As digestion proceeds in the stomach, much of the gastric acid is buffered by proteins. As mixing, digestion, and secretion continue, the buffers become saturated and the pH drops to around 2. As the stomach empties, the maximal load of titratable acid delivered to the duodenum may be as great as 20-30 mmol/hr. This includes both free H+ and that bound to buffers. This

FIGURE 24 Pancreatic bicarbonate output in response to the acidification of a fixed length of duodenum. Bicarbonate output is used as an index of secretin release.

Duodenal pH

FIGURE 24 Pancreatic bicarbonate output in response to the acidification of a fixed length of duodenum. Bicarbonate output is used as an index of secretin release.

Clinical Note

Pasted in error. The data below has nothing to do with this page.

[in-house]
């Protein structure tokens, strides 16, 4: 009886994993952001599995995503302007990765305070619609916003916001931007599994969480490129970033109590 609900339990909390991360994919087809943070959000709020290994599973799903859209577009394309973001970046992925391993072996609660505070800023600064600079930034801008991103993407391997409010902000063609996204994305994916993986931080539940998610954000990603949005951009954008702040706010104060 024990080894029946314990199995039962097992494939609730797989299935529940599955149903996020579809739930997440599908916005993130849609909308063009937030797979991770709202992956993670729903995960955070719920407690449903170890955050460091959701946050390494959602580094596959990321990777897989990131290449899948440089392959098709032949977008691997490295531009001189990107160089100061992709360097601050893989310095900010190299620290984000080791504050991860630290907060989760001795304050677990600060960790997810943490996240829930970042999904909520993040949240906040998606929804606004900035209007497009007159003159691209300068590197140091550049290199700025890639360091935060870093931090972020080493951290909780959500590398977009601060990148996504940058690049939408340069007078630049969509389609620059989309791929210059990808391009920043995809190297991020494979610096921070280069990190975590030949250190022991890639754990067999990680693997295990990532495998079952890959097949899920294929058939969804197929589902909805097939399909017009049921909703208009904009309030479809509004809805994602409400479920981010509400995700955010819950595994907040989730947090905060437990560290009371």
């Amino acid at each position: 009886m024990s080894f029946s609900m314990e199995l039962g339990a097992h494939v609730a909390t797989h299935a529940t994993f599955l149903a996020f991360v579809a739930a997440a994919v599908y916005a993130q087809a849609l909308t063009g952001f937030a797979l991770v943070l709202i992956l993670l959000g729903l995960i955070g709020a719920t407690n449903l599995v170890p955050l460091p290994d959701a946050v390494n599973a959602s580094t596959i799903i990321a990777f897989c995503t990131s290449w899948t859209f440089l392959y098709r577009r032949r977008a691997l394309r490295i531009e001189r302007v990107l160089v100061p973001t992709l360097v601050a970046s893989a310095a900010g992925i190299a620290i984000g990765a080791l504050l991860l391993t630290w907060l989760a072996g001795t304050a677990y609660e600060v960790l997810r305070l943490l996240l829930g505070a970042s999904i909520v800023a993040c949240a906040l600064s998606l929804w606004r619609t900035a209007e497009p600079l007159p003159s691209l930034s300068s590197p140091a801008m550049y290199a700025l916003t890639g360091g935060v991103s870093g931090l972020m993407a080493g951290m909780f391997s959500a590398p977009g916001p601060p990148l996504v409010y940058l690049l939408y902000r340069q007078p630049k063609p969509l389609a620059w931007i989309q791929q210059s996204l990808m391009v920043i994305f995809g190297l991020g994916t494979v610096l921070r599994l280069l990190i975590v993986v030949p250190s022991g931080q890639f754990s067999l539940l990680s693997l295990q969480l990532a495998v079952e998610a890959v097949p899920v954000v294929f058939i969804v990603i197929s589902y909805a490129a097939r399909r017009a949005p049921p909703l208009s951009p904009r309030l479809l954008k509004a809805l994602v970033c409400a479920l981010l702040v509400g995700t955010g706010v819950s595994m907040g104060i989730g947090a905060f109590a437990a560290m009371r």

A number of conditions in which the pancreas is directly involved decrease pancreatic secretion. These include pancreatitis, cystic fibrosis, and tumors of the pancreas. Pancreatic secretion is reduced by severe protein deficiency as in kwashiorkor. Chronic pancreatitis usually results in decreased volume and bicarbonate output, whereas individuals with cystic fibrosis or kwashiorkor exhibit decreases in both components. Cystic fibrosis is a relatively common, lethal, autosomal recessive disorder that causes viscid mucous secretion by pancreatic, airway and intestinal epithelia as well as a generalized disorder of fluid and electrolyte transport. In the pancreas the result is generalized pancreatic exocrine insufficiency. The critical abnormality is defective regulation of apical membrane Cl" channels (see Fig. 20). In cystic fibrosis the gene product is apparently normal, however, Cl" conductance is not inserted into the apical membrane. Thus, the problem is in protein trafficking. This defect results in the inability of cAMP to stimulate Cl" secretion and a severe decrease in secretion of the aqueous component. As a result proteinacious acinar secretions become concentrated and finally block the lumen of the duct, eventually destroying the gland. Pancreatic exocrine function is determined by collecting the duodenal content with a doublelumen nasogastric tube. One lumen is used to evacuate potentially contaminating gastric juice and the other to collect duodenal content, which is presumed to be primarily pancreatic in origin. Symptomatically, pancreatic insufficiency may show up as steatorrhea, the presence of fat in the stool. Pancreatic enzyme secretion must be reduced to less than 20% of normal before enough fat is left undigested to appear in the stool. Thus, pancreatic enzymes are secreted in great excess. Steatorrhea can be the result of a number of problems beside insufficient pancreatic lipase. To determine whether the condition is pancreatic in origin, it is necessary only to measure the concentration of any pancreatic enzyme in the jejunal content after a meal.